Ed Dubinsky's APOS theory of mathematical learning, he and his collaborators (2005) propose that students who conceive of 0.999... as a finite, indeterminate string with an infinitely small distance from 1 have "not yet constructed a complete process conception of the infinite decimal". Other students who have a complete process conception of 0.999... may not yet be able to "encapsulate" that process into an "object conception", like the object conception they have of 1, and so they view the process 0.999... and the object 1 as incompatible. Dubinsky et al. also link this mental ability of encapsulation to viewing 1⁄3 as a number in its own right and to dealing with the set of natural numbers as a whole.[41]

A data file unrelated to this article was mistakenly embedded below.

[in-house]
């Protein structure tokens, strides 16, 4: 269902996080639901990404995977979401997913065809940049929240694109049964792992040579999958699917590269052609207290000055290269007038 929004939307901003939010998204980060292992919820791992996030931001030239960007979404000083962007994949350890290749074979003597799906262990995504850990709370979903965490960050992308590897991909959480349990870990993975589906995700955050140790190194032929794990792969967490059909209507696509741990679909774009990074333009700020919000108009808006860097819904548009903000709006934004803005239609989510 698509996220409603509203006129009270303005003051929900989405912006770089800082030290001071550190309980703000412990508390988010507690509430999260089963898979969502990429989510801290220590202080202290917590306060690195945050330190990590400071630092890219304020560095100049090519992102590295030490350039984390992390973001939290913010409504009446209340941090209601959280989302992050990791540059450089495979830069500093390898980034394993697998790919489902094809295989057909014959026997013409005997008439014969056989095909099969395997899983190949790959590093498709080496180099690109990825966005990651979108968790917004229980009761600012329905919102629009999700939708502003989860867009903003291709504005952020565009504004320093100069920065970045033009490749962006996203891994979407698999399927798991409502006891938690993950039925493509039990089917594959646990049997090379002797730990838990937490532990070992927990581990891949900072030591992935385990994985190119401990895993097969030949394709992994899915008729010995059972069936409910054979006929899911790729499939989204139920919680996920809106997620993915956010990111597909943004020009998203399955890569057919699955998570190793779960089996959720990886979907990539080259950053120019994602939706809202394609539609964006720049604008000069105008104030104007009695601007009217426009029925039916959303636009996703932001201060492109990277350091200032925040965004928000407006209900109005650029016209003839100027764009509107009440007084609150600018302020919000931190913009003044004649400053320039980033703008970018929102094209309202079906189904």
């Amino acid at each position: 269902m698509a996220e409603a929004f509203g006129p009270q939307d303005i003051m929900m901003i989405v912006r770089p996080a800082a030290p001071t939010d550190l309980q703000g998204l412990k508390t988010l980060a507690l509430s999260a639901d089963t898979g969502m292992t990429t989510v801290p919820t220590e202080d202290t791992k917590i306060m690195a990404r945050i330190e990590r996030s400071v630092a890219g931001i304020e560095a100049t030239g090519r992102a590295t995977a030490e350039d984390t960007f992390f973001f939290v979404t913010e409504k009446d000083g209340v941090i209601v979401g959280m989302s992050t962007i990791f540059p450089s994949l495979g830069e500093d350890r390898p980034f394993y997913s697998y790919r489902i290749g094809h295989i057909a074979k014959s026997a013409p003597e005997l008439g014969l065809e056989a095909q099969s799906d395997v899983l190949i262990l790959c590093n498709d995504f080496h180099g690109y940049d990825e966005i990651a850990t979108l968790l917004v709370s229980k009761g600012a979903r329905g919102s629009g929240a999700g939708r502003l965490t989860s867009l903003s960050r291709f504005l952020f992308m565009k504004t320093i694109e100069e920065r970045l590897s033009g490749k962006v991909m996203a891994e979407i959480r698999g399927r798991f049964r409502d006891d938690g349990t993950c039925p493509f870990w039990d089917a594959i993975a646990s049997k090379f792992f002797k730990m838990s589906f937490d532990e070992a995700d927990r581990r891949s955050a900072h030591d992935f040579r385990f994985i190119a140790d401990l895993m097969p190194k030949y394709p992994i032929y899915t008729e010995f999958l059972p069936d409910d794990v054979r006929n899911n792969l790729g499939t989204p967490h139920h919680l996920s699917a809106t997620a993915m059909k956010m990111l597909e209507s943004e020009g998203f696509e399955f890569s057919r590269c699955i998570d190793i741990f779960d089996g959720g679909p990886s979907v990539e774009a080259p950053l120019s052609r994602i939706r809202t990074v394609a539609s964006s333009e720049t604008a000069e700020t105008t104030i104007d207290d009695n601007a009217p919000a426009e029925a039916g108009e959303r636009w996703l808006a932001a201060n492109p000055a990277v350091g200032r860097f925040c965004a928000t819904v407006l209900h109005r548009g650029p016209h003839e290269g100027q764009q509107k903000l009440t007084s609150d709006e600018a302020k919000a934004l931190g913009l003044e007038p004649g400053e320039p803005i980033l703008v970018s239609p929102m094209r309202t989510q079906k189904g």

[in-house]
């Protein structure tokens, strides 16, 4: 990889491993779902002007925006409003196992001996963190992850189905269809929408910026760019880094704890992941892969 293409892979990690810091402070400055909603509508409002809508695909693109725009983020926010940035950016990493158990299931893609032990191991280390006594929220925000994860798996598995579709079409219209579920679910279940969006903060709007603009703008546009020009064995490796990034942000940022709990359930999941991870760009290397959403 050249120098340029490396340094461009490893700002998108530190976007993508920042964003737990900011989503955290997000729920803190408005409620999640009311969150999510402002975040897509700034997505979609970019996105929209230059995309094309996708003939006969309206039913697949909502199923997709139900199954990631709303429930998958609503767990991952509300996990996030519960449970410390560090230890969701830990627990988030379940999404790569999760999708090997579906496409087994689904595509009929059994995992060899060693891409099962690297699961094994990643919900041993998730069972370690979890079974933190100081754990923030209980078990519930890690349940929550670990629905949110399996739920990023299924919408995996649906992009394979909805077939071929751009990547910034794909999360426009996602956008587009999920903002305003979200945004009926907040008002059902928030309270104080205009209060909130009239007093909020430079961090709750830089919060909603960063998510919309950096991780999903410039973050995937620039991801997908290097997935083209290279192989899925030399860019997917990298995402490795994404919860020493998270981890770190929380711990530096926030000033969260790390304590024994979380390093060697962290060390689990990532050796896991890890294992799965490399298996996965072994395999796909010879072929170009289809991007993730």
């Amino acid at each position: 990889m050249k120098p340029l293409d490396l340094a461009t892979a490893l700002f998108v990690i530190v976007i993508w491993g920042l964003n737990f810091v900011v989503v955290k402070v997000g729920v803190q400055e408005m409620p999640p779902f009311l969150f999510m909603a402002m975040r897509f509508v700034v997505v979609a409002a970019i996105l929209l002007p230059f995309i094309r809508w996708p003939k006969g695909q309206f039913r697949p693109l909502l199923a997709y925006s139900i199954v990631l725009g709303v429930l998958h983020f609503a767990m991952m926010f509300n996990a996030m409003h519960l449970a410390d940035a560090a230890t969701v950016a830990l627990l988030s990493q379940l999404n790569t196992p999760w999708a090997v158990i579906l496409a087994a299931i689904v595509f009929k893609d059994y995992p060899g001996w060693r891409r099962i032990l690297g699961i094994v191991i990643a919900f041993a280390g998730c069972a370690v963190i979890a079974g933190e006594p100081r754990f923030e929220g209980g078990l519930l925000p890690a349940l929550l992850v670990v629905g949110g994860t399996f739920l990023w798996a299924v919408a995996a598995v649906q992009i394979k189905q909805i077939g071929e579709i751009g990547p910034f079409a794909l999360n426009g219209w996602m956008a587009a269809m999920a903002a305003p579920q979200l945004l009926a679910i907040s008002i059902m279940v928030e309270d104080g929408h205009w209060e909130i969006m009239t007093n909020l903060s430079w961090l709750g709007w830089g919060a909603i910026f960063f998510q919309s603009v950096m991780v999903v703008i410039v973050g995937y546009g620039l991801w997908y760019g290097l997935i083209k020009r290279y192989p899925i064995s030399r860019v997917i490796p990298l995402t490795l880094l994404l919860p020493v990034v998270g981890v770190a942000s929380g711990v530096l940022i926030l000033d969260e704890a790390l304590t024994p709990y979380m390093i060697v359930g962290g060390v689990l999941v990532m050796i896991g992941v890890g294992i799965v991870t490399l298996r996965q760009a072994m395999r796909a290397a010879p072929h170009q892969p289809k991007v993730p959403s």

In popular culture[edit]

With the rise of the Internet, debates about 0.999... have escaped the classroom and are commonplace on newsgroups and message boards, including many that nominally have little to do with mathematics. In the newsgroup sci.math, arguing over 0.999... is described as a "popular sport", and it is one of the questions answered in its FAQ.[42] The FAQ briefly covers 1⁄3, multiplication by 10, and limits, and it alludes to Cauchy sequences as well.